Washington, D.C.-area-based A/V integration firm Sight and Sound Systems has led in its market for more than 25 years in offering home theater, home automation, home security and low-voltage solutions to custom and production builders in the area. The company’s expertise has always extended to arming homeowners with the information they need to make informed choices.
And so it was, in the case of clients with young children who were in the process of moving from the West Coast to the East Coast into a newly constructed home. Kris Kaymanesh, Sight and Sound Systems president, and Maryam Kaymanesh, design/branding director, were tasked to guide these owners to the right choices for a home with an almost mind-boggling number of windows. “It is a corner unit, and there are around 50 windows in the house,” explained Maryam.
The process began with a visit to the firm’s showroom. “We educated them about the technologies available, and showed the benefits of motorized and powered vs. manual window treatments. We taught them, and they were interested from there…. The clients wanted peace of mind, where if they were out of town they could control all the window treatments from their phones and not have to worry about privacy.“
The brand of choice decided on was Hunter Douglas, whose product portfolio could accommodate every window treatment need in this home – including the 21 windows in the four-story that were earmarked for motorized shades.
“The clients liked Hunter Douglas’s Silhouettes from the minute they came in – the versatility of the product,” Maryam said. “They have a sliding glass door in the loft opening to the balcony rooftop terrace, and that they decided to cover with a Hunter Douglas Duette Vertiglide; we used Luminette products on the main floor as well for lighting control as well as privacy.”
Kris Kaymanesh points out that Sight and Sound has a decided advantage in this integration space – the firm designs and installs systems for over 50 builders. Relating to this project, he says, “we had a few clients with the same house type for window treatments. So after doing a few, it was easy for us to explain to the clients what to expect. It was a very smooth process. Because we have all these options done through our builders, an advantage is that there is an opportunity to build the pricing into a mortgage.” And for this client, he adds, the lion’s share of the automation spend was, by far, the window treatments. “For us, having that much of a ticket being window treatments shows that we made a very good decision to bring them into our line of offerings.”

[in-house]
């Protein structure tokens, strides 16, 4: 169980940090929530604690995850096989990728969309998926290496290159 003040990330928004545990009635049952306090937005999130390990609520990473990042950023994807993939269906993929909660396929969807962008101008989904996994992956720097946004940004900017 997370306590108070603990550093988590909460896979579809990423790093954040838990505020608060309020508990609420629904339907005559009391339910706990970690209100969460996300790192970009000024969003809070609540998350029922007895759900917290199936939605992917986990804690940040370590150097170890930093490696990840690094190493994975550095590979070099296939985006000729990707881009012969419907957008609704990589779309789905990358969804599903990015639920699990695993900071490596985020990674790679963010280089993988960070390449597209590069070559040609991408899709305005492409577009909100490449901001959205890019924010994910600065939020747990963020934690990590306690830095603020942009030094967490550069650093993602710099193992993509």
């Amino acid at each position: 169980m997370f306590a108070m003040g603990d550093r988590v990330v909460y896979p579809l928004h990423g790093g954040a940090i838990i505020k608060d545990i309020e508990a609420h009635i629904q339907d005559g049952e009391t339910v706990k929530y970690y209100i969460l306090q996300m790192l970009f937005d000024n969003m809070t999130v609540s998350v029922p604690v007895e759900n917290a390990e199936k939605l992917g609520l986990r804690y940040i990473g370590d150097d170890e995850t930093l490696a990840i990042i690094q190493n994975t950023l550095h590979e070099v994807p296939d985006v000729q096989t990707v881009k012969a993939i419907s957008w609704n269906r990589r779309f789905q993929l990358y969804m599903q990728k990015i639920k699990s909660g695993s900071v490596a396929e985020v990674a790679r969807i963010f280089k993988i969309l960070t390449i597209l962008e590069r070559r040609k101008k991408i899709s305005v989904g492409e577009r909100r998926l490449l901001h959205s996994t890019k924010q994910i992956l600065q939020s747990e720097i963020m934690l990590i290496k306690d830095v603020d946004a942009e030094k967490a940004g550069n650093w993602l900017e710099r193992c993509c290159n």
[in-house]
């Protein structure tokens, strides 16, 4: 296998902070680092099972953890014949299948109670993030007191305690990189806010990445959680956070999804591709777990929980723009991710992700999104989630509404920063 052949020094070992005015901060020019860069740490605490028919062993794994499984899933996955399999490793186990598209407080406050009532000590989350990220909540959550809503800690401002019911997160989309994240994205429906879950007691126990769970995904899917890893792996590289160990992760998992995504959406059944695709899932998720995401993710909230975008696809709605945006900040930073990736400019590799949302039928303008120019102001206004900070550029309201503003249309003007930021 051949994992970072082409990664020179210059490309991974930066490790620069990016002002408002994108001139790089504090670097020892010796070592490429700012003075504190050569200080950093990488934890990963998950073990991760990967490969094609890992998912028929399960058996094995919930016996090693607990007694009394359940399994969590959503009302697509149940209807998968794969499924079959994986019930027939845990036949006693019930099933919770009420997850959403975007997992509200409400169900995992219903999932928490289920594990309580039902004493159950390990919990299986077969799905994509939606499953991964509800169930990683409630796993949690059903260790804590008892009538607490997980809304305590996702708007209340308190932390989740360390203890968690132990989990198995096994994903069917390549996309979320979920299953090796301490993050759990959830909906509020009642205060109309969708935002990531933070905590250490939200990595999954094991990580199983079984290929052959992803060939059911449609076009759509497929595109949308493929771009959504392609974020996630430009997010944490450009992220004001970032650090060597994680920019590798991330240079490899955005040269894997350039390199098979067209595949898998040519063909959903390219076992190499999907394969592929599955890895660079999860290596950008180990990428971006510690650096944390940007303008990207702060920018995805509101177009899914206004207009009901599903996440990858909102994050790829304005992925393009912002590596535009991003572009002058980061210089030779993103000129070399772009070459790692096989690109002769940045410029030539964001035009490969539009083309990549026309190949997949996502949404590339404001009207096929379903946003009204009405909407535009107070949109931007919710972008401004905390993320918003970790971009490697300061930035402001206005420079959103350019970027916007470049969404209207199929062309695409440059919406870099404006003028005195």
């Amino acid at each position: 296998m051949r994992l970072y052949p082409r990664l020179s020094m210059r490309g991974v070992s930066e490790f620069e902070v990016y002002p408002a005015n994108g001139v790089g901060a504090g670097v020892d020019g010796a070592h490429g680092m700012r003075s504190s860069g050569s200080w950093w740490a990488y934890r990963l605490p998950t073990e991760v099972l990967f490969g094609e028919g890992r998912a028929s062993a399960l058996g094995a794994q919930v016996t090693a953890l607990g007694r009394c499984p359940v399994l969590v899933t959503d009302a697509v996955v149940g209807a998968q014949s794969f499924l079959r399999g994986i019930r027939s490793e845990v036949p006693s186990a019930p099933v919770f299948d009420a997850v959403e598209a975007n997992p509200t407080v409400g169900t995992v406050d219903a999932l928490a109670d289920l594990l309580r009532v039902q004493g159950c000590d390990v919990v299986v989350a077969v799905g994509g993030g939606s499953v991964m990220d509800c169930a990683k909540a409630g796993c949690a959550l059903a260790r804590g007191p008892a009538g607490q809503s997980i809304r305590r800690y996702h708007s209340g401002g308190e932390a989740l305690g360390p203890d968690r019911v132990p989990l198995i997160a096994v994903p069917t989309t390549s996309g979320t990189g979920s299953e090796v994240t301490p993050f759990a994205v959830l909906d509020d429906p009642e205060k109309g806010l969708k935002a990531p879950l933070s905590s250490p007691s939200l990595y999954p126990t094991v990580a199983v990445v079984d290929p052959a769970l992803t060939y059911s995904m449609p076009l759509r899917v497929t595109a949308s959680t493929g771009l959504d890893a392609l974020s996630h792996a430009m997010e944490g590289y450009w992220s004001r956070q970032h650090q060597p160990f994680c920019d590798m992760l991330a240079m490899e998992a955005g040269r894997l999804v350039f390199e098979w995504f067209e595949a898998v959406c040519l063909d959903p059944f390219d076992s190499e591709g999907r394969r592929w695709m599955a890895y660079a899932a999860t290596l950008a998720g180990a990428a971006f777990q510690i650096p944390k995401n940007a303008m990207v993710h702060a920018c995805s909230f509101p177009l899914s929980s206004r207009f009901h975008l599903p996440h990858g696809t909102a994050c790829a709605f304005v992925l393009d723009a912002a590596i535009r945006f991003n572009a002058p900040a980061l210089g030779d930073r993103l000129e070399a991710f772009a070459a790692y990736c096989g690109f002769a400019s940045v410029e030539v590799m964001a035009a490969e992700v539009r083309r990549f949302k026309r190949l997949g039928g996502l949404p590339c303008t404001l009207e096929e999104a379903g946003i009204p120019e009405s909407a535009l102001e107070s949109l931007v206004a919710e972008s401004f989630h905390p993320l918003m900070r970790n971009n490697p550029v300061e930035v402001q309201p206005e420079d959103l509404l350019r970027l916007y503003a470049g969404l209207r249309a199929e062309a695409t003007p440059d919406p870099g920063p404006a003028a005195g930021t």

Moreover, he continues, “It has enabled us to diversify. As some very reputable names like Google and Amazon are tinkering with automation and tapping into our line of business, we also have had to think outside the box and see what other disciplines we can bring to our offerings. Hunter Douglas has been an extremely key element for our business to help us with that diversification and have additional revenue sources – and our clients are experiencing a much better end result, because now we can tie all of that together in terms of automation.”
Ultimate Client Satisfaction
The bottom line, for all integration projects, is client satisfaction – and this project was no different. Maryam gives a large measure of credit in its success to “what our programmers can pull off – it was great. They integrated Hunter Douglas treatments with Control4, and tied everything in with audio, TV and distribution.” Adds Kris Kaymanesh: “Having Hunter Douglas – especially with their motorized products – we have been able to deliver a certain level of convenience for clients. For example, with Evening mode, they just push one button on the Control4 panel and all the shades come down to provide privacy; they don’t have to go around and push half a dozen buttons. With these solutions, we try to touch the human senses; it’s not about selling line items or options. We are there to provide a lifestyle solution.”
He goes on to say that he encourages his technicians to interact with end users at the conclusion of a project. “We have them ask a simple question: ‘Have we served you to a point that you’re happy with our work?’ If so, the next question is, ‘Would you say this was a five-star experience?’ If yes, we encourage them to post the rating online.”
Moreover, this project, he says, indirectly led to other referrals and also to additional work with this client on other occasions.
“That tells us they’ve been happy to bring us back,” he says, “and have likely spoken to friends about Sight and Sound Systems.”
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Nancy is a contributing editor for Connected Design